Whidbey Island Freethinkers Message Board › Creating a purpose in life

Creating a purpose in life

Stephen K.
StephenKahn
Group Organizer
Langley, WA
Post #: 3
Psychologist Abraham Maslow argued that humans have a hierarchy of needs. http://en.wikipedia.o...­. Oversimplifying, if we lack oxygen, water, food, security from threats, we don't attend to much else. Once basic physical/security needs are met, we need/want other satisfactions, eventually getting up to intangibles such as "purpose in life."

Philosopher-anthropologist Ernst Becker argued that humans are obsessed with and psychologicaly crippled by their knowledge of their mortality. http://en.wikipedia.o...­.

I would argue that religion arose out of the following:

1. Difficulty of accepting the knowledge that we will die. (Aside from whales -- an assertionI consider dubious, we are the only creatures with an abstract awareness that we will inevitably expire.)

2. Difficulty that in accepting that life is not fair. That is, good is not rewarded and evil not punished in this mundane life.

3. We are social animals. Although a human beings can live separately, most of us crave contact with other human beings. Churches were among the earliest “viral marketing” networks. They provided tangible support (against hunger, illness, persecution) and an opportunity to socialize with relatively trustworthy people. Meetup secular groups strike me as recapitulating (in an odd and perhaps clumsy way) this aspect of church formation.

Thus (if I am correct), religious belief arose with claims that after we die we will live again either as ghosts/spirits; as reincarnated versions of ourselves, or as "souls" in imaginary places called Heaven and/or Hell.

Humans cope with the "existential dilemma" by sex/procreation; believing or pretending to believe there is a God; or by what Maslow called "self-actualization" or what the followers of Becker call "immortality projects," activities ranging from building pyramids to writing symphonies, to raising sheep to planting acres of wheat, from fighting wars to stopping wars, from murdering enemies to fighting diseases.

Bottom line: healthy human beings need “purpose.” Probably religious belief is lightly coded into our genome. Those of us who do not fall into the grasp of the religious meme still need a sense of purpose to fuel and energize our meetups.

I don't know if anyone else will read this discussion. If you do, I hope you will propose ideas that you think will provide a sense if purpose and interest as fuel for a Whidbey "meet-up."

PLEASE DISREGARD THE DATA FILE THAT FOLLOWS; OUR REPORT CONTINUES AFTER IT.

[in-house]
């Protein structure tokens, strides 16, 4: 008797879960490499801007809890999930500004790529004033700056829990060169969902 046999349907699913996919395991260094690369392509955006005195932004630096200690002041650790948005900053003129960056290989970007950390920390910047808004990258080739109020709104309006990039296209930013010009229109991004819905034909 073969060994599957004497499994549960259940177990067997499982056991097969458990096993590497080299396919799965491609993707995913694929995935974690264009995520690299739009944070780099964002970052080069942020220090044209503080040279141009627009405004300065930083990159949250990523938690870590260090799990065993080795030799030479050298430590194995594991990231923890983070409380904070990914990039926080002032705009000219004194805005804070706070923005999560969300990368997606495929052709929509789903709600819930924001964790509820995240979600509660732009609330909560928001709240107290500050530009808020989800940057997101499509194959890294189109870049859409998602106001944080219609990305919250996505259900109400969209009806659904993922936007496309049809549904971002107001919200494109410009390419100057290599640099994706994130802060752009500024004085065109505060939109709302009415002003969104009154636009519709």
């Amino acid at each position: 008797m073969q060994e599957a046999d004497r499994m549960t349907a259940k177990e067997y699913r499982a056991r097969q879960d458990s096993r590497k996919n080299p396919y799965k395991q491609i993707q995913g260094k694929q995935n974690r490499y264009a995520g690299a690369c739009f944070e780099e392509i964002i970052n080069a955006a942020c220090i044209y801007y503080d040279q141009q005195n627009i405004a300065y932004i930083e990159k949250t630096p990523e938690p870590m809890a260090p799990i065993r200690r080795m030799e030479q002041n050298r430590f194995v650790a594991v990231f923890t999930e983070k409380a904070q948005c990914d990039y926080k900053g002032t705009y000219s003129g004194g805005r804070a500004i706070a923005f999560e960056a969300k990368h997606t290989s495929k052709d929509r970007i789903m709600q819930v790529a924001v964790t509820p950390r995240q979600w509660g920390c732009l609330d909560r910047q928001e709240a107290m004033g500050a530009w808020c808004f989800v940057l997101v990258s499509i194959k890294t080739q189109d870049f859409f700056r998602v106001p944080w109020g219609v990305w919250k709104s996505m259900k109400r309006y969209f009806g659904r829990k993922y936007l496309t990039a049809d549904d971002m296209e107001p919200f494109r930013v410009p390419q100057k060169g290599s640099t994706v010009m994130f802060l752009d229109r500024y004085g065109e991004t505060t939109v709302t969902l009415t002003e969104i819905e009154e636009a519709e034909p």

Wayne B.
user 56597772
Langley, WA
Post #: 7
This is the one "problem" that has bothered me the most since I lost my belief in God. The purpose or meaning of life. As far as I can see it has no "ultimate" purpose or meaning. Sure, it has a lot of smaller meanings which is fine, but not so much when the emphasis is on "ultimate." Believing in the God mythology will delude you into a sense of purpose if you don't think too hard. This is why it is almost impossible to dislodge. Nihilism, which I think is the flip side of this dilemma can only be dealt with through Stoicism which may not bring very much comfort.

This is what bothers me about our "meet-up's." Don't get me wrong, I enjoy meeting and talking to like minded people. Perhaps this is the only place we have to run to. That goal in itself helps us. But is there anything greater? Anything better than just a social function? Should there be? Help me out on this members. Any feedback? Give us a sense of purpose and meaning.
Stephen K.
StephenKahn
Group Organizer
Langley, WA
Post #: 32
It is quite likely somebody will have better replies, but I will respond and hope others do. My wife and I live on five acres of woods. We have lots of squirrels. They don't ask, "What is my purpose?" The eat seeds and nuts, make squirrel babies, and try to avoid being eaten by the owls and coyotes. We have an occasional coyote. It doesn't ask, "What is my purpose?" It catches bunnies, house cats, and squirrels, and makes baby coyotes. Last night, an owl hung out next to our chicken coop and the chickens clucked in terror.

Only we humans ask, "What is my purpose." Humans like to have sex. Lots of people think their purpose is to make babies. However, there are probably too many humans on our planet. So some people try to find ways to have sex safely and without making unwanted babies.

Like the squirrels, coyotes, owls, and chickens, we strive to survive, a product of evolution. Animals are curious, so we strive to learn things and solve problems. We are social, so most of us gather together. Then we say, "Now what?" We are social and we possess empathy, so we strive to help each other (most of the time). I am going to a couple of Red Cross meetings today, to help people prepare to survive an earthquake (most likely natural disaster on Whidbey Island).

We are creative, so we strive to express ourselves in music, art, literature, etc. None of these solutions are perfect., none are perfectly satisfactory. The best solution for most of us is do what we are best at, what gives us the most satisfaction in the moment (without causing harm) and to keep moving, until. Well, you know what happens in the end.
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